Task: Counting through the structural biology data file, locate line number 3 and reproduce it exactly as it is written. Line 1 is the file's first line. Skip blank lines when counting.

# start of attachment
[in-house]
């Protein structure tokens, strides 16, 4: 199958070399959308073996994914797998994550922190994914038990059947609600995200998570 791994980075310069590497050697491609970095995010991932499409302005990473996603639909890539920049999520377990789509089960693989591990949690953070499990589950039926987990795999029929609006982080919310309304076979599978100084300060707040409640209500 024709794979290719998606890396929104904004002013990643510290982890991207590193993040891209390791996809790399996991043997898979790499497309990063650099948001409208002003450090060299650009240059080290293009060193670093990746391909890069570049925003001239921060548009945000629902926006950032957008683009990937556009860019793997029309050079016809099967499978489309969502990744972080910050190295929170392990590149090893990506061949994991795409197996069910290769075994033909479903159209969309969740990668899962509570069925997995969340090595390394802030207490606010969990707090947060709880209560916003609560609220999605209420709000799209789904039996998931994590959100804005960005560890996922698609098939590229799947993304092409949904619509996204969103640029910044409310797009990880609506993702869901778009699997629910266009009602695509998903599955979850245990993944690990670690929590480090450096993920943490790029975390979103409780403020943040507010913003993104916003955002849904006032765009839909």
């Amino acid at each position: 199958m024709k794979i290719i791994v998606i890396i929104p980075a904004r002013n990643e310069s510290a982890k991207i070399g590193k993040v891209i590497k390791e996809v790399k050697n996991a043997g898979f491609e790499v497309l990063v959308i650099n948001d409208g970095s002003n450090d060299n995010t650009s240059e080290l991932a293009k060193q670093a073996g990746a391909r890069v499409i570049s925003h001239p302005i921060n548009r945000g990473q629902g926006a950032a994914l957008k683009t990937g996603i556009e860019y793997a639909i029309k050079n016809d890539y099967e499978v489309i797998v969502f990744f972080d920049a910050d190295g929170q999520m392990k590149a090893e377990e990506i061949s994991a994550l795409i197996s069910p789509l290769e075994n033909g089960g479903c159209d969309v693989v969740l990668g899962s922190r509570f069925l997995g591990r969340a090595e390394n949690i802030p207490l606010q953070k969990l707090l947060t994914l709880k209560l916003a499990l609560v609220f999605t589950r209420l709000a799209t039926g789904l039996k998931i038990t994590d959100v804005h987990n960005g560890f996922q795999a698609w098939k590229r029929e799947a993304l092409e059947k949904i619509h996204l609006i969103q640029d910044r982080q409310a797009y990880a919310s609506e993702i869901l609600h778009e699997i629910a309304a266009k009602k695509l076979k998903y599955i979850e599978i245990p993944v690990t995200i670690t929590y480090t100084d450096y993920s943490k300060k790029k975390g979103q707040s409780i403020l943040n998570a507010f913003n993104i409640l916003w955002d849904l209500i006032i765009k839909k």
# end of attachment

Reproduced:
């Amino acid at each position: 199958m024709k794979i290719i791994v998606i890396i929104p980075a904004r002013n990643e310069s510290a982890k991207i070399g590193k993040v891209i590497k390791e996809v790399k050697n996991a043997g898979f491609e790499v497309l990063v959308i650099n948001d409208g970095s002003n450090d060299n995010t650009s240059e080290l991932a293009k060193q670093a073996g990746a391909r890069v499409i570049s925003h001239p302005i921060n548009r945000g990473q629902g926006a950032a994914l957008k683009t990937g996603i556009e860019y793997a639909i029309k050079n016809d890539y099967e499978v489309i797998v969502f990744f972080d920049a910050d190295g929170q999520m392990k590149a090893e377990e990506i061949s994991a994550l795409i197996s069910p789509l290769e075994n033909g089960g479903c159209d969309v693989v969740l990668g899962s922190r509570f069925l997995g591990r969340a090595e390394n949690i802030p207490l606010q953070k969990l707090l947060t994914l709880k209560l916003a499990l609560v609220f999605t589950r209420l709000a799209t039926g789904l039996k998931i038990t994590d959100v804005h987990n960005g560890f996922q795999a698609w098939k590229r029929e799947a993304l092409e059947k949904i619509h996204l609006i969103q640029d910044r982080q409310a797009y990880a919310s609506e993702i869901l609600h778009e699997i629910a309304a266009k009602k695509l076979k998903y599955i979850e599978i245990p993944v690990t995200i670690t929590y480090t100084d450096y993920s943490k300060k790029k975390g979103q707040s409780i403020l943040n998570a507010f913003n993104i409640l916003w955002d849904l209500i006032i765009k839909k």